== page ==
THE COLONY, Texas — Pizza Inn appointed Tim Taft, 46, its new president and chief executive officer on March 31. He replaces interim CEO Robert Page and, according to a news release, will assume his duties immediately.
Taft most recently served as president and COO of Whataburger, Inc., a 645-unit quick-serve chain based in Corpus Christi, Texas. While at Whataburger, he was largely credited with leading the regional brand's turnaround that is now in its 47th consecutive quarter of same-store sales increases.
"Tim is exactly what Pizza Inn needs right now," said Mark Schwarz, board chairman at Pizza Inn, Inc. "He has clearly demonstrated his expertise in building a brand by overcoming the same set of challenges that Pizza Inn faces today. Our franchise partners, support team members and shareholders will welcome his operational experience and leadership qualities."
Despite its ongoing struggles with sagging sales and shrinking unit counts, Taft said the 400-unit pizza chain has in place the critical components necessary — loyal customers and dedicated franchisees — to become a great brand again. "Although much work lies ahead, we have an opportunity to do something special here. It's time to get started."
According to a report in the Dallas Morning News, Taft will be paid $1 for his first year's service. The minor amount stands in stark contrast to the $1.1 million paid in 2003 to former CEO and president Ronald Parker, who was ousted in 2004.
For nearly two years Pizza Inn has been plagued by a board room battle between its largest shareholder and former and present top executives. Parker's December termination followed the June resignation of vice president and chief legal counsel Keith Clark. The exit of both men is directly tied to a long-running dispute over the allocation of seats on the company's board of directors and labor contracts constructed by Parker, Clark and two other Pizza Inn officials. The quartet's contracts were rewritten in 2002 to state that a total of $7.4 million would be paid to the men should Pizza Inn undergo a change of control on its board. Parker's share alone would be $5.4 million.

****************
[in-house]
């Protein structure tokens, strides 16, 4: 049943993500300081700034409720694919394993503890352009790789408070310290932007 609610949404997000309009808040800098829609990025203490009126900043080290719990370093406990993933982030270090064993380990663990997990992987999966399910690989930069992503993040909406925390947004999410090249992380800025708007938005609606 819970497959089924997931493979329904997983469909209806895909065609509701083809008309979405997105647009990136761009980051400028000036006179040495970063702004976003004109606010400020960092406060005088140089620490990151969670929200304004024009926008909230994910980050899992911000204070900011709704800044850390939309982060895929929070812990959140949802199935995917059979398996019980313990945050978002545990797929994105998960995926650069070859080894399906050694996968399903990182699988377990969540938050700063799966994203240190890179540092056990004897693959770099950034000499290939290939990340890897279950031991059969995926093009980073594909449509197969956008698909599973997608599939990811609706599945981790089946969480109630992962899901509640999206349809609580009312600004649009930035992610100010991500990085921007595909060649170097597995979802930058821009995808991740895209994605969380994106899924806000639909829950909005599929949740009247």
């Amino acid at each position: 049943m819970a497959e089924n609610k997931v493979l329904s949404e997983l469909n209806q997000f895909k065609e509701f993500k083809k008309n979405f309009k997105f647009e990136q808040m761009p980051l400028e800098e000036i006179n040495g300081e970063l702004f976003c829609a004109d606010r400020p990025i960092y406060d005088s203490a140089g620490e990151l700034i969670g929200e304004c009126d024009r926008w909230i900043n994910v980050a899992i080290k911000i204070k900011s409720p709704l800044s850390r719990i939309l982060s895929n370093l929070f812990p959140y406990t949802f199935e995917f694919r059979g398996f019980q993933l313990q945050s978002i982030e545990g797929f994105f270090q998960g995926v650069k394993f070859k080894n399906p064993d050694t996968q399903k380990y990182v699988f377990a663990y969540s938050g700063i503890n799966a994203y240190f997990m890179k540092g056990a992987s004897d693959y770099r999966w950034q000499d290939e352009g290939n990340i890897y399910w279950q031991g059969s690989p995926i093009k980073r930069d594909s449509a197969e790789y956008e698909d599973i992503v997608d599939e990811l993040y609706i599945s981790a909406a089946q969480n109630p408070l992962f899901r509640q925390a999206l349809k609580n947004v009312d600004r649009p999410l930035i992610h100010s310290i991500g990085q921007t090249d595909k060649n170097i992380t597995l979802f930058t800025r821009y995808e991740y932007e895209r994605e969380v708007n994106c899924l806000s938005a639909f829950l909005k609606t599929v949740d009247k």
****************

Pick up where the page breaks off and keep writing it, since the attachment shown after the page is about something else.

In April of 2004, the company's lawyers determined no change of control had occurred, and that none of the four would receive the stipulated payments.
Pizza Inn is suing Parker for his role in the writing of the contracts, and it is in arbitration with Clark, who continues to seek his $762,000 change of control payout.